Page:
Friday the 13th – a real superstition or nonsense?

If you didn’t already know, today is Friday the 13th, a day that’s considered unlucky in the western world.

The fear of the number 13 has its own name: Triskaidekaphobia. And the fear of Friday the 13th also has its own long and hard to say name: Paraskevidekatriaphobia.

Many hotels famously don’t have a 13th floor because they believe people won’t stay there if they have a room on that level.

The history of Friday the 13th isn’t clear. Some people believe that it is was date of the crucifixion of Christ and that Judas, who betrayed Jesus, was the 13th guest at the Last Supper.

The Canterbury Tales, written by Geoffrey Chaucer, has reference to the fact that Friday is an unlucky day and a bad day to start a journey on.

Factual events that happened on Friday the 13th and have added to the superstition include King Phillip IV of France having the Knights Templar massacred, the sinking of the Costa Concordia, the WWII bombing of Buckingham Palace and the death of Tupac Shakur.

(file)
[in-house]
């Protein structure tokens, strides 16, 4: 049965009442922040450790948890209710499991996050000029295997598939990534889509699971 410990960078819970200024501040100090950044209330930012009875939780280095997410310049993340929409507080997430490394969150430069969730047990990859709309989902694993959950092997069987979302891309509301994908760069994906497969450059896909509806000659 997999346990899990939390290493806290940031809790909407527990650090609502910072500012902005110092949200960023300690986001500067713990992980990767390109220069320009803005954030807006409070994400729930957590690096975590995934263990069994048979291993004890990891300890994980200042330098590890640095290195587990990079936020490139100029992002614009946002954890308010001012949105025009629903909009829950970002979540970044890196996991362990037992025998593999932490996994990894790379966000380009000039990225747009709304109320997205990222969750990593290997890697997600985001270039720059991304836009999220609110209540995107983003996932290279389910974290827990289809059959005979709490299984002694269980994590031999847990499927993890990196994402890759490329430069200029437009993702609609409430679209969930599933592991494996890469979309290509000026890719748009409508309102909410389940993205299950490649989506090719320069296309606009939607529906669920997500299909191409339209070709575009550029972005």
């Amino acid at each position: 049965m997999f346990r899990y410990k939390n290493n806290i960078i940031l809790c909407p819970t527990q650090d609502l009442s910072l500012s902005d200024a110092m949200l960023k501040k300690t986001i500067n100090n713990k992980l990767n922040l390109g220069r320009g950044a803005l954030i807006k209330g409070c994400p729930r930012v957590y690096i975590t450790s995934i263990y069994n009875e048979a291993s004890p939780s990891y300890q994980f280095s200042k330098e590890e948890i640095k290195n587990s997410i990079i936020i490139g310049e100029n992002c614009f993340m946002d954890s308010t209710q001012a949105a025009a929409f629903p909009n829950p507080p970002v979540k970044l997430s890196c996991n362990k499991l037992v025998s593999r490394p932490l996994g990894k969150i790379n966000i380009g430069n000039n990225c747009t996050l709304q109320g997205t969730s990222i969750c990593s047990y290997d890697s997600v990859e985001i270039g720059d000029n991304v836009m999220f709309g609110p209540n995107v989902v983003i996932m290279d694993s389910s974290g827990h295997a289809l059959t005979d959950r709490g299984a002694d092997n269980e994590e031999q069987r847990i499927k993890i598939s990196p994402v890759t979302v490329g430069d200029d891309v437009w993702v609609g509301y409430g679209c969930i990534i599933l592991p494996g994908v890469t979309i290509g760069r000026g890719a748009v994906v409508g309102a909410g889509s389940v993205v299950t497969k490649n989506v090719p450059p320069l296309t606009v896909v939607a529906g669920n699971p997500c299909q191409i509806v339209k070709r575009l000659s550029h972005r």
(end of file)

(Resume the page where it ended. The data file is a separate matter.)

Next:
The release of the film Friday the 13th in 1980 cemented the date as unlucky.

Is it actually that bad?

However, studies have showed that Friday the 13th is actually safer than a usual Friday. The study, done by the Dutch Centre for Insurance Statistics, revealed that on that date there are actually less car accidents and fewer cases of theft.

And according to a report by Policy Expert, a home insurer, there are less accidents in the home on that day – there are half the number of home insurance claims.

In this video the presenter says: “Why do we consider Friday the 13th unlucky? Maybe it’s because we want to…”

Research has found that because people believe that bad things happen to them on Friday the 13th they become more anxious. People are more likely to put themselves in a position where they may have an accident or think that something will go wrong for them on that day.

So, whatever you get up to today, stay safe and don’t let a superstition get in your way…